If you really want to go dystopian, no reason to stop with the dishes, you can DRM the food itself. Make home gardening illegal. Lock your food to your customers phenotype, let other vendors sell to other phenotypes with their own uniquely locked food. It’s not only illegal to share food with a differently “region-locked” individual, it will make you sick.
Tinker with the ingredients and recipes of the food to influence your customers behavior. GMO techniques become an extension of the kitchen, which are then an extension of the advertising department. Profit!
“This parody of one situation by analogy to a different hypothetical situation is broken because it doesn’t describe a literally true situation”
The linked article makes a decent case for why they might add RFID chips for reasons other than DRM. In that case, they’re stating that it will allow the blender to do a better job of blending by knowing which container is attached. They’re also using it to make it safer to use by refusing to turn on if the lid isn’t in place, etc. Unless they’re providing a manual override of some sort, then I can definitely see an argument that this system could be used to lock out third-party attachments or containers.
I guess in a roundabout way I’m saying “Not all RFID”?
One can easily imagine a “branded” fridge sold as a loss-leader by a particular grocery delivery chain. They could keep track of what you needed and automatically put replacements in your regular delivery. Once that is common enough, general use refrigerators could become rarer and rarer.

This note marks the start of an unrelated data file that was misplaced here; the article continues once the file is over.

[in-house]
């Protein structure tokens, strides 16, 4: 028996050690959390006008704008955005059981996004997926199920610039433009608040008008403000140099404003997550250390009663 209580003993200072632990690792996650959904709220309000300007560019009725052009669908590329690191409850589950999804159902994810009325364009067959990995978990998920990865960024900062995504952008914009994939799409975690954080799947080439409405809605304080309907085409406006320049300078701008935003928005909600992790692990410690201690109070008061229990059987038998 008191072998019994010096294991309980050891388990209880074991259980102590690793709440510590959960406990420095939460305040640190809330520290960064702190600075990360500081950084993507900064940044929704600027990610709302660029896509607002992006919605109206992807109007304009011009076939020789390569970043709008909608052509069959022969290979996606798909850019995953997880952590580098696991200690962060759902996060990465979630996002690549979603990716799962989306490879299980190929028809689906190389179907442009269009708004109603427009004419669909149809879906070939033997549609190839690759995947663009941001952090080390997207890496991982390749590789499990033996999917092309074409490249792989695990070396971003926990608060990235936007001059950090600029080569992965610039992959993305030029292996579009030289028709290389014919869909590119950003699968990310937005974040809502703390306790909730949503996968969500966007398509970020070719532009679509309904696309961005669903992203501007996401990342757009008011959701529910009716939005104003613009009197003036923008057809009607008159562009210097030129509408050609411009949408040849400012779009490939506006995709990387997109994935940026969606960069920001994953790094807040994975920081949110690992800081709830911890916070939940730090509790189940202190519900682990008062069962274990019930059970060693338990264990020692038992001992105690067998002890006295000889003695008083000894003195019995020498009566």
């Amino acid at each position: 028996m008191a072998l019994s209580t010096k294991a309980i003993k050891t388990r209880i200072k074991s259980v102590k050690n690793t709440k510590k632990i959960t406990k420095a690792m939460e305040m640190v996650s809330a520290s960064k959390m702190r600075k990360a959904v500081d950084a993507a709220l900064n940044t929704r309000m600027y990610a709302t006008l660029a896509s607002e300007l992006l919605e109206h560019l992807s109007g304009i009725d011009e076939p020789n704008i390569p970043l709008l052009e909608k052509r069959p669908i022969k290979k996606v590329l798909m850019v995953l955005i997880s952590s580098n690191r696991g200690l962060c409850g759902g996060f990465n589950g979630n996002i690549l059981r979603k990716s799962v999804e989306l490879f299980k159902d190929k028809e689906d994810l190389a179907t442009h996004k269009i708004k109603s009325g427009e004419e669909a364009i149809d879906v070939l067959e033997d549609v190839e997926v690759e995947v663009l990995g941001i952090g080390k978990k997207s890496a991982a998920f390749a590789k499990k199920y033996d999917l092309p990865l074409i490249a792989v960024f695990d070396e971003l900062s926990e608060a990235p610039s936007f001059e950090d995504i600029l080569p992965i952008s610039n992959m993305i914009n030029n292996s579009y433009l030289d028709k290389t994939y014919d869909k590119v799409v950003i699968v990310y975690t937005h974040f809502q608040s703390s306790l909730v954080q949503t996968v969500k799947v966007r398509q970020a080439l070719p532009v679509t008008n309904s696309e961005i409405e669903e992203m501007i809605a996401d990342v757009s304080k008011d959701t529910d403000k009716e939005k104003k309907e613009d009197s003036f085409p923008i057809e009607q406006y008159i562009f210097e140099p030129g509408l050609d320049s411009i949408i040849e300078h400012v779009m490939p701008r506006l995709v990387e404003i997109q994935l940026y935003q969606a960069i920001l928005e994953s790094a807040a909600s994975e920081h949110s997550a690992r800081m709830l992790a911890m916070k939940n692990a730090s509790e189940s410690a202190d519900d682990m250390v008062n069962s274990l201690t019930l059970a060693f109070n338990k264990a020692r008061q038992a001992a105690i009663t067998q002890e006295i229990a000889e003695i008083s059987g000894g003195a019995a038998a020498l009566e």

RFID tags on clothes, with the car instructions included. With the dishwasher refusing to start because you have “incompatible” clothes in the machine.
I could also see KitchenAid adding RFID to their mixers. Make them only work with their accessories (admittedly, I only have one third party mixer blade, and I don’t know of other third party accessories).
The selling point would be similar to Vitamix- adjust speeds available and ramp them so they’re appropriate to the accessory, and prevent “improper” operation.
Yeah, because why would you connect a printer to a computer!?
I loved this article the first time, too!
There are consumables associated with dishwashers.
Also; analogies. How the fuck do they work?
But … but … I have a KitchenAid food processor (aka The Kitchen Robot) that won’t turn on if either the bucket or the lid aren’t properly seated. There’s no RFID required. It’s just plastic clicking to plastic. Why TF is a chip required for this sort of thing, when this minimum 30-year-old design accomplished exactly the same thing…?
If it’s just the one RFID chip then it’s going to be a pretty small dishwasher with only the one item you can wash in it…
I find the safety claims less convincing than the reconfiguration ones. I suppose if you’re going to add the RFID anyway, you might be able to reduce your bill of materials somewhat by removing a mechanical safety mechanism in favor of an electronic one.